Officially this number designated the 8 man crew not the tank – the amount of maintenance early tanks required meant that attempts to link crews and vehicles over the longer term weren’t practical, as there was no guarantee the same tank would be available.

As an example, this page from Major Philip Hamond’s notebook lists the members of crew F41 (the famous ‘Fray Bentos’), but contains no reference to which tank they crewed.

Crew F41 in August 1917. They could crew any available tank.

Crew F41 in August 1917. They could crew any available tank.

Crews usually named their tank, and these names almost always began with the letter of their battalion, for example N37 ‘Namur’ in 14th Battalion or C56 ‘Crusader II’ in C Battalion.  Roman numerals after a name tell us the crew were onto their second or third tank.

Training Numbers

Tanks used for training in Britain were assigned a two, or later three digit number, as they didn’t belong to a battalion.  Presentation tanks distributed around the UK after the war were almost all training machines, with their numbers often clearly visible on photographs.  This didn’t, however, stop the officer responsible for delivering the tank recounting tales of its exploits on the battlefield to the enthralled crowd!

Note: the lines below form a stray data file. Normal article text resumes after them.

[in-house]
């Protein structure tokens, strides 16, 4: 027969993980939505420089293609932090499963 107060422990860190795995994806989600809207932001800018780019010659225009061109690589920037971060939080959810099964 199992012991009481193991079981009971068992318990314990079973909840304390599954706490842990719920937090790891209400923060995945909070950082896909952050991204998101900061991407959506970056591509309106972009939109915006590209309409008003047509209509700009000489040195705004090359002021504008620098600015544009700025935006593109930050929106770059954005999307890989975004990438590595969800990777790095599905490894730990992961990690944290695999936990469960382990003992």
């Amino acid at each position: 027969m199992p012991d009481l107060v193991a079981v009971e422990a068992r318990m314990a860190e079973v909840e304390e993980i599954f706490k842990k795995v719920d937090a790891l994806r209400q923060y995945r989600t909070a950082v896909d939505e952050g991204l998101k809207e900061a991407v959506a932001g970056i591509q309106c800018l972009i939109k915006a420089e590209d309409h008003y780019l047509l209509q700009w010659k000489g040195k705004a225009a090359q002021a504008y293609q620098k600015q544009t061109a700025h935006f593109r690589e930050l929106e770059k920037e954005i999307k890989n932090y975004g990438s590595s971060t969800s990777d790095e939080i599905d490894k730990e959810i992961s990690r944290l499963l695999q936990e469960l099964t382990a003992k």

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  1. My Great Uncle, Private Richard Ernest Bolton, 304410, C Coy 13th. Tank Battalion, was killed in action on 8 August 1918. He was one of just 5 men of the Battalion that died that day.

    Based on the original CWGC Grave schedule, it appears he was in tank number 9443 (a female), which was commanded by 2/Lt. Dower MC (he was initially posted missing but was a POW) and was 2nd. Tank in 12 Section which was commanded by Capt. Fletcher.

    2 questions:

    1. The tank C/S would have begun with an M but what would have been next?

    2. Is there anymore information available on 13th. Battalion and my Great Uncle?

    He was originally 8th. (Irish) Kings Liverpool Regiment. I cannot find his service record (destroyed in Blitz??). I have the history of 13th. Battalion (WO 95-115 2) but cannot find the War Diary on National Archives – does the Tank Museum hold these and individual service reords.